The Vivitar 35EE is a 35mm rangefinder camera with automatic exposure from the 1970s. It is a pretty compact and perfect to shoot rapidly and discrete.
During the holidays, my LC-A broke down and left me with a big hole in my hand. I was then looking for a place to repair it in the Netherlands but nobody could help me. I even heard a photographer telling me to throw this thing in the canal of Amsterdam. I thought that wasn’t the best idea and decided to send it back to Lomography to be repaired. In the meantime I realized that my LC-A was missing a real backup automatic compact camera ready to shoot rapidly and discrete. Luckily I found a Vivitar 35EE for 7.5 euros at a fair last fall and this was just like I had found my backup LC-A!
The Vivitar 35EE is a 35mm rangefinder camera with automatic exposure, made for Vivitar in the later 1970s. It is a pretty compact camera, slightly bigger and heavier than the LC-A. On the other it requires only one mercury battery. It possess a rapid film loading system and a build-in 10sec delay self timer. However, there is no B function for long exposure and shutter speed is compromised between 1/30 and 1/650 sec. It is then a good camera for cloudy days and for bright interiors. It is possible to combine with a Colorsplash for darker environments. The double exposure can be done manually even if you have to trick the single stroke system which is not always convenient. I really like this camera for its similarities with the LC-A on broad daylight and I realized that it gives a particular vintage look to my pictures. Is shutter system is pretty nice and can be reloaded in an instant with a freaky sound. Now the Vivitar 35EE has taken place next to my LC-A in my camera bag ready to shoot the fun.
It's becoming a trend among serious analogue photographers to make their own gear from scratch -- be it from the compact 35mm, to medium 120, to large format for silver gelatin processes. Photographer Dieter Schneider is one of those photographers.
Hamish Gill has a passion for compact cameras and writes about them on his blog 35mmc. He also loves pretty much anything related to film photography, including lenses, which is why we lent him the New Russar+ lens to try out.
One of the many gripes of a film photographer is how difficult it is to take the perfect indoor shot -- it's either over or underexposed. You've tweaked the settings too many a time and it still doesn't work. So here's David Hancock on his own tips for shooting indoors with film.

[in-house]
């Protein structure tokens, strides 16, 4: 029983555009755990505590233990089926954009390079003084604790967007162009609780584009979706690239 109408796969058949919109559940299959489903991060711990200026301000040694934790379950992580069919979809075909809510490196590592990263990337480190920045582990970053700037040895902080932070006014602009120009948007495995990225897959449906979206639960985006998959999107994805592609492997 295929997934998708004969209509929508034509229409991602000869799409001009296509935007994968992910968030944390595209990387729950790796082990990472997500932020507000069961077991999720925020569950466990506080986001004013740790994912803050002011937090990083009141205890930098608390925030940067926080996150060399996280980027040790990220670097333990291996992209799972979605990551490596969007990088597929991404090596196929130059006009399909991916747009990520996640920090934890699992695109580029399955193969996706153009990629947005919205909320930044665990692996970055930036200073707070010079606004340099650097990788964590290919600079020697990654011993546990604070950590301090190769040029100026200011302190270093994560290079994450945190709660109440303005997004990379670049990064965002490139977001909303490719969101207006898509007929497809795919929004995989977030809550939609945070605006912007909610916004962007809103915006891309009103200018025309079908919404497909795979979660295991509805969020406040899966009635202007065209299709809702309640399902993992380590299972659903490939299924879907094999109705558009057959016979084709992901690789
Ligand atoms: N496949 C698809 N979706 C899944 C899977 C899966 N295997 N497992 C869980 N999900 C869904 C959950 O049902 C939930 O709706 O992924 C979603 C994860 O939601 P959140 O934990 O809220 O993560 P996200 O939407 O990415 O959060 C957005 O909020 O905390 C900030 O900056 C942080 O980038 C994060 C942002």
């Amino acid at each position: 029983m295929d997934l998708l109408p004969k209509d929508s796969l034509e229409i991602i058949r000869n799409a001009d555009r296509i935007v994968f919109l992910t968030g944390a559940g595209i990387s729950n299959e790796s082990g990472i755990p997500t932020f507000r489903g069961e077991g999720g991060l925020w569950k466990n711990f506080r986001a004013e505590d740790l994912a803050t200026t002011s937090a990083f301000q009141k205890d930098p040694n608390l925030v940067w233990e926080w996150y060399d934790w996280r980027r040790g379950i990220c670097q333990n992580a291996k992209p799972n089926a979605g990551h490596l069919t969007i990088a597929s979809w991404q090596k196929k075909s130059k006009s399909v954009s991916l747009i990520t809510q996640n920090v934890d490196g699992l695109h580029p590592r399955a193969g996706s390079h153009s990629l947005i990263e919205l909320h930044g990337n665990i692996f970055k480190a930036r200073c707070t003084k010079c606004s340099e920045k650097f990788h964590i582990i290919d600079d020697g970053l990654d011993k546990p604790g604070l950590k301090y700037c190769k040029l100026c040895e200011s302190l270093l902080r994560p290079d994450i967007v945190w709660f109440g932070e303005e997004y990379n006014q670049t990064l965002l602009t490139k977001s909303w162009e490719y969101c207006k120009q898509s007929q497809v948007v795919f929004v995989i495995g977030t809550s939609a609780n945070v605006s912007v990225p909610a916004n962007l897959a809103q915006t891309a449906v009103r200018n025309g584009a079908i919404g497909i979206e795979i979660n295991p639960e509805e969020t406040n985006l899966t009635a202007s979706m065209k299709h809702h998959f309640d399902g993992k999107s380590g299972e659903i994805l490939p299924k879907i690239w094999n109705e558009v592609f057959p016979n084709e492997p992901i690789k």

UK based blogger, photographer, camera reviewer and all round film enthusiast Hamish Gill is now one of our TEN AND ONE AWARD judges. We talked to him about his obsession for compact film cameras and what inspires him to shoot with film.
A long-time fan of plastic cameras, Argentinean writer and photographer Lorraine Healy is the author of “Tricks With A Plastic Wonder,” a manual for achieving better results with a Holga camera. In this article, Healy teams up with @honeygrahams224 to sing the praises of two plastic toy cameras.
Lomographer Yoshitaka Goto is known in the community for his jaw-dropping multiple exposure photographs shot with the Lomo LC-A+ and splitzer. In this brief interview, our TEN AND ONE Awards judge from Japan speaks his mind about his passion for shooting experimental images.
There are hundreds of festivals cropping up in the UK over the next few weeks and the Fisheye 2 is the perfect camera to document the fun. Here are some tips on making the mos of this 35mm 170 degree camera!
In the 1970's, photographer Mike Mandel once stood on a Hollywood sidewalk, with his camera focusing on passerby cars and the people inside them. The results lead to an interesting series of street photography reflecting the attitudes of people while on-the-go.
To celebrate a decade of the Diana F+, we collected the best images taken with this classic Lomography camera. Watch how it rearranged and reshaped the world in this gallery of mind-boggling multiple exposures.